Getting a hearing for HB 1865 in the EL/K-12 committee is the next step toward moving the bill to the Senate floor for a vote.  An email to committee chair steve.litzow@leg.wa.gov requesting a hearing as well as contacting committee members  requesting their support would help get Washington kids the vision screenings they need for the educational success they deserve.

Sam Ames, Northshore School District Parent

Wednesday, March 11, 2015

Breakfast after the Bell Clears House and Social & Emotional Learning Clears Senate with Bipartisan Vote!

The PTA was thrilled to have two of our priority bills pass their house of origin well before the cut-off on Wednesday. House Bill 1295, Breakfast after the Bell, passed the House with a wide margin last Wednesday and Senate Bill 5688, the Social and Emotional Learning Bill, passed the Senate with an equally wide margin last Friday afternoon.  Both bills have already been referred to Senate and House Education Committees respectively. We expect hearings on both bills to be heard next week. Thank you to all for your help and support in moving these bills forward!

Tuesday, March 10, 2015

House and Senate in All Day Sessions until Wednesday Cut-off

As we enter the middle of the official legislative session, the House and Senate are meeting until late in the evening all this week and through cut-off on Wednesday.  Our PTA record for passing key legislation has been great so far - with our two Top 5 priority platform issues that had bills attached passing both houses this week. Both Breakfast after the Bell and Social & Emotional Learning had strong coalitions supporting them and our combined efforts helped put them over the top for the first round of legislative hearings.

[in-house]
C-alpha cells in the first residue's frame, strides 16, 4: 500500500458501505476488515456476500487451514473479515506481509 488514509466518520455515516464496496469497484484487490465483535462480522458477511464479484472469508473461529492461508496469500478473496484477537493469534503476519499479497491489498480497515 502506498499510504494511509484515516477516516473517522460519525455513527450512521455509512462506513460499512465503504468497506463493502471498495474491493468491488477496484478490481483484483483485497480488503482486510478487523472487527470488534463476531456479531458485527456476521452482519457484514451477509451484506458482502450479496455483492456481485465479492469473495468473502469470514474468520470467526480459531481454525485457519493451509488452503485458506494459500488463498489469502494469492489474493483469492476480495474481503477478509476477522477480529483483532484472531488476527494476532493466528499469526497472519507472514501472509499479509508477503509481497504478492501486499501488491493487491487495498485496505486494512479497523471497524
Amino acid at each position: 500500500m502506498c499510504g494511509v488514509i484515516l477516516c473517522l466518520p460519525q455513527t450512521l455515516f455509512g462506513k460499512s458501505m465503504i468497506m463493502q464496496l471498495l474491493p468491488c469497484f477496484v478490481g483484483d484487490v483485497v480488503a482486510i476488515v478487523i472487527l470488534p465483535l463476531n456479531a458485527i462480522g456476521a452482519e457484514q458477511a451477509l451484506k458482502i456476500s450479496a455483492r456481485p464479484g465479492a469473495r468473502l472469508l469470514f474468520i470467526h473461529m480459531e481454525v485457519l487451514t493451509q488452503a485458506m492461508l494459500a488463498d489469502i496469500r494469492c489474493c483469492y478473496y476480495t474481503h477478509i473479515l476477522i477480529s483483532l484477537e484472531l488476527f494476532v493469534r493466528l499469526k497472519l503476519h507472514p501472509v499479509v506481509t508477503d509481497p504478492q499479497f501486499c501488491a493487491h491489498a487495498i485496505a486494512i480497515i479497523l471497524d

After cut-off, most legislators will be heading home for the weekend to host town halls.  When they return, hearings will resume on bills heard in the house opposite their origin.  In addition, the House is expected to release their budget near the end of the month and the Capital Funding / McCleary discussions will burst out into the open. Watch here for details on how our PTA will be shaping the debate on basic education funding!

Monday, March 9, 2015

Stand up, Speak up, and Show up to Legislative Town Halls this Weekend.

At the beginning of the Session, the PTA called on its members to "Stand Up, Speak Up, and Show Up" on McCleary.  This coming weekend, you will have the ability to do so in the comfort of your own community. Starting on Thursday evening, legislators from across the state will be hosting town hall meetings to discuss state issues.  We need to be heard on McCleary and deliver a simple message to our legislators.  

Levies are for extras, not for funding basic education. Teacher compensation is the job of the state, not the local district. We support your need to stay in Olympia until you fix this.

To find out where a town hall is for you legislators, click here.

Remember when you go to town halls, you are helping spread the message of the PTA.When you speak, remember, you are not alone, and we are united in our efforts.  Be firm, but be respectful. We understand the legislators have a tough job ahead of them.  We are there to be strong for them and to help them succeed.

Stand Up, Speak Up, and Show Up this weekend!

Friday, March 6, 2015

Rep. Gerry Pollet's Higher Education Tuition Planning Proposal Gaining Traction in the House.